The channel-shaped guides 52 and 54 each also include a sliding drill guide plate 68 and 70, respectively, which is slidingly received within the side walls of the channel-shaped guides 52 and 54. Formed through the sliding drill guide plates 68 and 70 are three groups of drill bit guide holes 72, 74 and 76, which are respectively triangularly positioned on the associated plate. For example, the first group 72 of drill bit guide holes comprises a pair of side holes 78 and 80 and a centered hole 82. The diameters of holes 78, 80 and 82 corresponds to the width of associated guide slots 62, 56 and 46. In a similar fashion, the diameters of the guide holes belonging to the second group 74 corresponds to the width of the corresponding guide slots 48, 58 and 64, while the diameters of the third group 76 of drill bit guide holes corresponds to the width of associated slots 50, 60 and 66. The diameters of the first group of holes 72 may therefore be, for example, 3/16 inch, while the diameter of the second group 74 may be 1/4 inch, and the diameter of the third group 76 may be 5/16 inch.

Further, the position of the side holes 78 and 80 are aligned with the ends of the correspondingly positioned slots 46, 56 and 62, while the middle hole 82 is substantially centered in the respective slots. Note that the sliding plates 68 and 70 may be provided with handles or gripping members 84 and 86, respectively, to facilitate adjustment thereof to the desired position.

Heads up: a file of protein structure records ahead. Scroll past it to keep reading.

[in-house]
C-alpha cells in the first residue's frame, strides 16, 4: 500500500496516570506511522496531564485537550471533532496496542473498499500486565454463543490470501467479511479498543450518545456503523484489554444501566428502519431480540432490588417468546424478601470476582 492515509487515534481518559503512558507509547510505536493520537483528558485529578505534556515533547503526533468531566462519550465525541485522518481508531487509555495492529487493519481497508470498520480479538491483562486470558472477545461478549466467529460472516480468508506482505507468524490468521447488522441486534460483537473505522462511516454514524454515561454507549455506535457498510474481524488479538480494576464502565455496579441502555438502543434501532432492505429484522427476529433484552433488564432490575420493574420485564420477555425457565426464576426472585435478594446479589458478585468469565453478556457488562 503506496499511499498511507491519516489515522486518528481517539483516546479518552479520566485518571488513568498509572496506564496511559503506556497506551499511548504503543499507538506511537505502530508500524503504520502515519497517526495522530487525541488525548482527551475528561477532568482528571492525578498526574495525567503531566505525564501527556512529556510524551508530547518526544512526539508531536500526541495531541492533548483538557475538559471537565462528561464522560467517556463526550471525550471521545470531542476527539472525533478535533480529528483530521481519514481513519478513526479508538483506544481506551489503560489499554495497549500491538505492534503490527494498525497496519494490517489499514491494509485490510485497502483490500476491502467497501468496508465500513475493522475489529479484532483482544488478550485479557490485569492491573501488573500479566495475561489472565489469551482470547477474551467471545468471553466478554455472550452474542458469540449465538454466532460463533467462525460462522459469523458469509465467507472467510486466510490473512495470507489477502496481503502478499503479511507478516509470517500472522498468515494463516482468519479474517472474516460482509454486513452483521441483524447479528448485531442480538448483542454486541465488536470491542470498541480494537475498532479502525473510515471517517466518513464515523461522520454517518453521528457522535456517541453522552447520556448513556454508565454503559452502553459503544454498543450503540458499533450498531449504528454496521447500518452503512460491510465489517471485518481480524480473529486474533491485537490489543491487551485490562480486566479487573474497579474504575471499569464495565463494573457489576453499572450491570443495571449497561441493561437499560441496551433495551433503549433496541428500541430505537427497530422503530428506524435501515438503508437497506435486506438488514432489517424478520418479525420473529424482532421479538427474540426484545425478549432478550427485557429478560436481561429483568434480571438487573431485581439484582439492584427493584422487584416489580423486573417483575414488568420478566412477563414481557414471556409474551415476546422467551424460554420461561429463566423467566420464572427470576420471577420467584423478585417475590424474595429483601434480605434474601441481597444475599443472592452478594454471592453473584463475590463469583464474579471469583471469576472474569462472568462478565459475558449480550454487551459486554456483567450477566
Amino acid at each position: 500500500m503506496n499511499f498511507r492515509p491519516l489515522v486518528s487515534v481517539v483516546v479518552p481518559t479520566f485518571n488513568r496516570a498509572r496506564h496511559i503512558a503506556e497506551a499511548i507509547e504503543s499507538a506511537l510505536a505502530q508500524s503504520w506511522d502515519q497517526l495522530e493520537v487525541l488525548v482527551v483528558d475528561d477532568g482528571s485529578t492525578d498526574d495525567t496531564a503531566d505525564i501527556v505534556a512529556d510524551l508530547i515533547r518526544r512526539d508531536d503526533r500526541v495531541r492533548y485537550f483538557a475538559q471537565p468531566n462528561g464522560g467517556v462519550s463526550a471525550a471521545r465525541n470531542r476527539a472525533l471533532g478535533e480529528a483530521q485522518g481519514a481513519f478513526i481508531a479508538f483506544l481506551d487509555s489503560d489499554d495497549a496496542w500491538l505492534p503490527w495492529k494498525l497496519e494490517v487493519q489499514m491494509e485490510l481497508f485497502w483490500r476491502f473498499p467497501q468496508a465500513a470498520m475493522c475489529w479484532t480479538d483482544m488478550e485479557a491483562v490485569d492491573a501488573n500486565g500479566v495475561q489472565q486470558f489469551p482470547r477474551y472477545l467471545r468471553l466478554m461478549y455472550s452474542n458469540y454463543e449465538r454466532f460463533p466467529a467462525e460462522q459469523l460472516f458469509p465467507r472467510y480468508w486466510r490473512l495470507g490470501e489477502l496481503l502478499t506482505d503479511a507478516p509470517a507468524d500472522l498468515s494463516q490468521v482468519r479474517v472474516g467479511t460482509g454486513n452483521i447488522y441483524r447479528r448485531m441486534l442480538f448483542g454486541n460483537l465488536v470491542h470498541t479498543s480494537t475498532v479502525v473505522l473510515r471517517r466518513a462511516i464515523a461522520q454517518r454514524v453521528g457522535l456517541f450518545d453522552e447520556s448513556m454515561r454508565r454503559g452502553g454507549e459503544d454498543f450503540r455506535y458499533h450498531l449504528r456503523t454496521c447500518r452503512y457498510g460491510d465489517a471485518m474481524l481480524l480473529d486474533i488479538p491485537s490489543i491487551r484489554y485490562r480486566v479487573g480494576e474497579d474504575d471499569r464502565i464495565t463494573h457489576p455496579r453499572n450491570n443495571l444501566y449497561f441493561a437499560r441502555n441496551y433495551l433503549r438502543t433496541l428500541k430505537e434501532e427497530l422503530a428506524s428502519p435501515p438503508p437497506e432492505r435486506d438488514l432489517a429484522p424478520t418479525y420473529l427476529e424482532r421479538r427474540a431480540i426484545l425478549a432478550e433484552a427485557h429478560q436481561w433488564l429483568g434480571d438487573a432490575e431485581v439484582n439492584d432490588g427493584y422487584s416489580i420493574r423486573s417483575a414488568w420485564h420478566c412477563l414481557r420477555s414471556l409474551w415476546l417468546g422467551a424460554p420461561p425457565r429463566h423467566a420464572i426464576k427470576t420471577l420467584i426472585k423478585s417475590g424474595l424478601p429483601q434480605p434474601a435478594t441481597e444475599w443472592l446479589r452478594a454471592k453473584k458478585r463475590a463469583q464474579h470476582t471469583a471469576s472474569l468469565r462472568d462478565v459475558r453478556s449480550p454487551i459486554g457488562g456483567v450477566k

In operation, the upper clamp member 30 and lower anvil plate 28 are first positioned along vertical support member 12 to accommodate the thickness of the particular workpiece W and in accordance with the size of the pilot hole desired to be formed transversely to the rectangular mortise. The exemplary setup illustrated in FIG. 3 shows the aperture 22 centered on the edge of the workpiece W to permit drilling of a pilot hole of, for example 1/4 inch in diameter. The support member 26 is then affixed to bar 12 to permit the threaded clamp member 42 to be actuated against the underside of anvil plate 28 so as to secure workpiece W in position.

The upper depth plate 32 is then vertically adjusted along bar 12 to a position selected such that the tip of the drill bit D will enter and extend beyond the center of the thickness of the workpiece W approximately 3/8 inch. The precise distance beyond the center of the workpiece that it is desired to drill would depend upon the size of the nut and bolt to be used. It also depends upon the length of the drill bit D, which may be conveniently tabulated in a chart and correlated with the thickness of the wood and the size of the bolt.

The sliding drill guide plates 68 and 70 are then moved within their respective channel-shaped guides 52 and 54 until the center holes 82' and 82" become aligned over their respective elongated slots 58 and 64. With the workpiece W secured, the drill D is turned on and positioned through aperture 82", the center of slot 64, aperture 82', the center of slot 58, and into the workpiece W. Once the hole has been drilled in workpiece W to the depth determined by the position of member 32, the drill bit D is withdrawn, and the guide plates 68 and 70 are repositioned until the respective side holes 78" and 80" (FIG. 1) become positioned over the respective ends of slots 64 and 58. Two holes are then drilled in the workpiece W via the double aligned end holes in each of the sliding plates 68 and 70 and their corresponding elongated slots 58 and 64. By virtue of the positioning of holes 78, 80 and 82 in the sliding plates 68 and 70 so as to substantially overlap one another, drilling of the three holes acts to form a substantially rectangular mortise in the wood to a width and depth which will house a standard square or hex nut corresponding to the size of the bolt desired to be used.